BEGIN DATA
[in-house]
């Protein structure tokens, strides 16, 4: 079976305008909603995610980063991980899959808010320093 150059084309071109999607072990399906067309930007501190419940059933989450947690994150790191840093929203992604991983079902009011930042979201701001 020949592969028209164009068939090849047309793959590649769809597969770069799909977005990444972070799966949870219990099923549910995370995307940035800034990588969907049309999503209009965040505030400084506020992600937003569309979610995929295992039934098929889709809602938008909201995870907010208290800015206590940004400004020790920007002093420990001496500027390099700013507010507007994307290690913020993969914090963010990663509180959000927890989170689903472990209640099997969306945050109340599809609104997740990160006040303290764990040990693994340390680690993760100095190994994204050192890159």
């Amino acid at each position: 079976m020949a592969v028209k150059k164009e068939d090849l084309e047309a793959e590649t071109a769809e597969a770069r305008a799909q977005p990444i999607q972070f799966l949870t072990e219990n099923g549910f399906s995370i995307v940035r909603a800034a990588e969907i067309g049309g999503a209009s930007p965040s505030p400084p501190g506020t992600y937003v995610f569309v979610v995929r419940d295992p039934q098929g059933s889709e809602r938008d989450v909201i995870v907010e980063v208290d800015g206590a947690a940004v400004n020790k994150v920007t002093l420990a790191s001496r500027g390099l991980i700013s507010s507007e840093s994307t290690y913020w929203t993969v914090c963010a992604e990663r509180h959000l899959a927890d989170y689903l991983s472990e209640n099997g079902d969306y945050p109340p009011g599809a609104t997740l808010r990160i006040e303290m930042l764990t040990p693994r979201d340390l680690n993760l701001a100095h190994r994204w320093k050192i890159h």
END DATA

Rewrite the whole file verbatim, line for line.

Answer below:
[in-house]
């Protein structure tokens, strides 16, 4: 079976305008909603995610980063991980899959808010320093 150059084309071109999607072990399906067309930007501190419940059933989450947690994150790191840093929203992604991983079902009011930042979201701001 020949592969028209164009068939090849047309793959590649769809597969770069799909977005990444972070799966949870219990099923549910995370995307940035800034990588969907049309999503209009965040505030400084506020992600937003569309979610995929295992039934098929889709809602938008909201995870907010208290800015206590940004400004020790920007002093420990001496500027390099700013507010507007994307290690913020993969914090963010990663509180959000927890989170689903472990209640099997969306945050109340599809609104997740990160006040303290764990040990693994340390680690993760100095190994994204050192890159």
């Amino acid at each position: 079976m020949a592969v028209k150059k164009e068939d090849l084309e047309a793959e590649t071109a769809e597969a770069r305008a799909q977005p990444i999607q972070f799966l949870t072990e219990n099923g549910f399906s995370i995307v940035r909603a800034a990588e969907i067309g049309g999503a209009s930007p965040s505030p400084p501190g506020t992600y937003v995610f569309v979610v995929r419940d295992p039934q098929g059933s889709e809602r938008d989450v909201i995870v907010e980063v208290d800015g206590a947690a940004v400004n020790k994150v920007t002093l420990a790191s001496r500027g390099l991980i700013s507010s507007e840093s994307t290690y913020w929203t993969v914090c963010a992604e990663r509180h959000l899959a927890d989170y689903l991983s472990e209640n099997g079902d969306y945050p109340p009011g599809a609104t997740l808010r990160i006040e303290m930042l764990t040990p693994r979201d340390l680690n993760l701001a100095h190994r994204w320093k050192i890159h």